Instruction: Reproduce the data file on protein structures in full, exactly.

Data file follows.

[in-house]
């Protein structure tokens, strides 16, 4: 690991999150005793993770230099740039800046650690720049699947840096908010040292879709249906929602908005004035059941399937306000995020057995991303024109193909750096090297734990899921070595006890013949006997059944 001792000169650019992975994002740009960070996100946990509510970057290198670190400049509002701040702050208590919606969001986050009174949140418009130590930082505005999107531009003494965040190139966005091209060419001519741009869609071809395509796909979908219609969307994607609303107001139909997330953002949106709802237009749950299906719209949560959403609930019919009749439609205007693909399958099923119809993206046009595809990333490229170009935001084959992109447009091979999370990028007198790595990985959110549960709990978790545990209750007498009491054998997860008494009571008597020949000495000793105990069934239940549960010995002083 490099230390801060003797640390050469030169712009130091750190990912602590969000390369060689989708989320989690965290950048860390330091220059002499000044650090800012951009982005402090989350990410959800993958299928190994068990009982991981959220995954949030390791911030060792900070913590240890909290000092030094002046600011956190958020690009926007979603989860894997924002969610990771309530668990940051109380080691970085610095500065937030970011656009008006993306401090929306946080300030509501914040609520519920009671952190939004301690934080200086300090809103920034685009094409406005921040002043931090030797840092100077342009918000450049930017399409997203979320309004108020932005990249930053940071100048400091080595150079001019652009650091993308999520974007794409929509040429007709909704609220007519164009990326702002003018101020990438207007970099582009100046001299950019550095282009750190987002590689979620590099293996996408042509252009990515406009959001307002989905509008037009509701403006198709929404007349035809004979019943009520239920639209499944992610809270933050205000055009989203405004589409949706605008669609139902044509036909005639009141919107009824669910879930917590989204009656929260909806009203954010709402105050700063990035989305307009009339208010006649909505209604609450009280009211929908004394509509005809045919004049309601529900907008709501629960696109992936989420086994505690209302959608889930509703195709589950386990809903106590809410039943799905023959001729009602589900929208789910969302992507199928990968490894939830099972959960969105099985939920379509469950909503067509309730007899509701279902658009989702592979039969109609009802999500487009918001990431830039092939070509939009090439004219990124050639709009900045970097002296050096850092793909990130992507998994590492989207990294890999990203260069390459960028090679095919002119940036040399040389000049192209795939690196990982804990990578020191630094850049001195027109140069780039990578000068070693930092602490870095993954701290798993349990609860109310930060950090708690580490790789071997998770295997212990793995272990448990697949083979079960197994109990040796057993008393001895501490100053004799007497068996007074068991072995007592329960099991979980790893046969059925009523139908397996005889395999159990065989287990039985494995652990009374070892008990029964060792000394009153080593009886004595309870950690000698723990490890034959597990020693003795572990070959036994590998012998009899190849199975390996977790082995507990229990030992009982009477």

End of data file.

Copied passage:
[in-house]
């Protein structure tokens, strides 16, 4: 690991999150005793993770230099740039800046650690720049699947840096908010040292879709249906929602908005004035059941399937306000995020057995991303024109193909750096090297734990899921070595006890013949006997059944 001792000169650019992975994002740009960070996100946990509510970057290198670190400049509002701040702050208590919606969001986050009174949140418009130590930082505005999107531009003494965040190139966005091209060419001519741009869609071809395509796909979908219609969307994607609303107001139909997330953002949106709802237009749950299906719209949560959403609930019919009749439609205007693909399958099923119809993206046009595809990333490229170009935001084959992109447009091979999370990028007198790595990985959110549960709990978790545990209750007498009491054998997860008494009571008597020949000495000793105990069934239940549960010995002083 490099230390801060003797640390050469030169712009130091750190990912602590969000390369060689989708989320989690965290950048860390330091220059002499000044650090800012951009982005402090989350990410959800993958299928190994068990009982991981959220995954949030390791911030060792900070913590240890909290000092030094002046600011956190958020690009926007979603989860894997924002969610990771309530668990940051109380080691970085610095500065937030970011656009008006993306401090929306946080300030509501914040609520519920009671952190939004301690934080200086300090809103920034685009094409406005921040002043931090030797840092100077342009918000450049930017399409997203979320309004108020932005990249930053940071100048400091080595150079001019652009650091993308999520974007794409929509040429007709909704609220007519164009990326702002003018101020990438207007970099582009100046001299950019550095282009750190987002590689979620590099293996996408042509252009990515406009959001307002989905509008037009509701403006198709929404007349035809004979019943009520239920639209499944992610809270933050205000055009989203405004589409949706605008669609139902044509036909005639009141919107009824669910879930917590989204009656929260909806009203954010709402105050700063990035989305307009009339208010006649909505209604609450009280009211929908004394509509005809045919004049309601529900907008709501629960696109992936989420086994505690209302959608889930509703195709589950386990809903106590809410039943799905023959001729009602589900929208789910969302992507199928990968490894939830099972959960969105099985939920379509469950909503067509309730007899509701279902658009989702592979039969109609009802999500487009918001990431830039092939070509939009090439004219990124050639709009900045970097002296050096850092793909990130992507998994590492989207990294890999990203260069390459960028090679095919002119940036040399040389000049192209795939690196990982804990990578020191630094850049001195027109140069780039990578000068070693930092602490870095993954701290798993349990609860109310930060950090708690580490790789071997998770295997212990793995272990448990697949083979079960197994109990040796057993008393001895501490100053004799007497068996007074068991072995007592329960099991979980790893046969059925009523139908397996005889395999159990065989287990039985494995652990009374070892008990029964060792000394009153080593009886004595309870950690000698723990490890034959597990020693003795572990070959036994590998012998009899190849199975390996977790082995507990229990030992009982009477």